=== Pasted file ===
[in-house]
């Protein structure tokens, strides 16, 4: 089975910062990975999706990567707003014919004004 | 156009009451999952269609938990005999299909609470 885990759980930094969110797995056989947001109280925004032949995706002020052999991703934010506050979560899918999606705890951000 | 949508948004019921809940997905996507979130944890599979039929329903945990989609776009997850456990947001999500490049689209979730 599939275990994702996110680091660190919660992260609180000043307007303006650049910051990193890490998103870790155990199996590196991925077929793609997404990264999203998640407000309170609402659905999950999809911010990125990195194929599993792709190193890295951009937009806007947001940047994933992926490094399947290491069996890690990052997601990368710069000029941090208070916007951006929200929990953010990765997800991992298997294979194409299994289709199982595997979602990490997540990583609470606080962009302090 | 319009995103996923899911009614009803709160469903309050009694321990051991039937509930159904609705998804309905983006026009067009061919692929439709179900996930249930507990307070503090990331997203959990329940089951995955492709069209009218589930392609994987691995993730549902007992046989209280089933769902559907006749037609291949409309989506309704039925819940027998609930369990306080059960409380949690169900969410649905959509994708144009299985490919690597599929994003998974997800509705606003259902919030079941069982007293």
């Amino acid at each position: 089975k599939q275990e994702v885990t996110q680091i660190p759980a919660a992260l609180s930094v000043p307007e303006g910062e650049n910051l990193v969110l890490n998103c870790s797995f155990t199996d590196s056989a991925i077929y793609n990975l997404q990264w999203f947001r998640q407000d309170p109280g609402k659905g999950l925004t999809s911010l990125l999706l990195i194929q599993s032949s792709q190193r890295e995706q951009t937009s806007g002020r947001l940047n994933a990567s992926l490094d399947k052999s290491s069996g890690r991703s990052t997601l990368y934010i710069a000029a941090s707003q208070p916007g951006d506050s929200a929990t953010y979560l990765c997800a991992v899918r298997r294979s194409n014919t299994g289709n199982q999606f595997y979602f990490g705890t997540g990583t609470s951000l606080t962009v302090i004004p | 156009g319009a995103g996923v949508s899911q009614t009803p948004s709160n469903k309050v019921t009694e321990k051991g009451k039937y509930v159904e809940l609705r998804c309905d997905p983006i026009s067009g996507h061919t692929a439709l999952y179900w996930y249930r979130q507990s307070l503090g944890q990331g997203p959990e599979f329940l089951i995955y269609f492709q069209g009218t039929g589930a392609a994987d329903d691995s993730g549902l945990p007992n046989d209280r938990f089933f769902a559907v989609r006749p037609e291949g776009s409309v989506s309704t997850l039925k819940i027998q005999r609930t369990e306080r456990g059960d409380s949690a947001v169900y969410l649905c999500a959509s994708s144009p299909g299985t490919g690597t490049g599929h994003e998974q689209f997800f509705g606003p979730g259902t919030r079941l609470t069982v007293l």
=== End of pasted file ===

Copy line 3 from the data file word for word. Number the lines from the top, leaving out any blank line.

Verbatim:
């Amino acid at each position: 089975k599939q275990e994702v885990t996110q680091i660190p759980a919660a992260l609180s930094v000043p307007e303006g910062e650049n910051l990193v969110l890490n998103c870790s797995f155990t199996d590196s056989a991925i077929y793609n990975l997404q990264w999203f947001r998640q407000d309170p109280g609402k659905g999950l925004t999809s911010l990125l999706l990195i194929q599993s032949s792709q190193r890295e995706q951009t937009s806007g002020r947001l940047n994933a990567s992926l490094d399947k052999s290491s069996g890690r991703s990052t997601l990368y934010i710069a000029a941090s707003q208070p916007g951006d506050s929200a929990t953010y979560l990765c997800a991992v899918r298997r294979s194409n014919t299994g289709n199982q999606f595997y979602f990490g705890t997540g990583t609470s951000l606080t962009v302090i004004p | 156009g319009a995103g996923v949508s899911q009614t009803p948004s709160n469903k309050v019921t009694e321990k051991g009451k039937y509930v159904e809940l609705r998804c309905d997905p983006i026009s067009g996507h061919t692929a439709l999952y179900w996930y249930r979130q507990s307070l503090g944890q990331g997203p959990e599979f329940l089951i995955y269609f492709q069209g009218t039929g589930a392609a994987d329903d691995s993730g549902l945990p007992n046989d209280r938990f089933f769902a559907v989609r006749p037609e291949g776009s409309v989506s309704t997850l039925k819940i027998q005999r609930t369990e306080r456990g059960d409380s949690a947001v169900y969410l649905c999500a959509s994708s144009p299909g299985t490919g690597t490049g599929h994003e998974q689209f997800f509705g606003p979730g259902t919030r079941l609470t069982v007293l």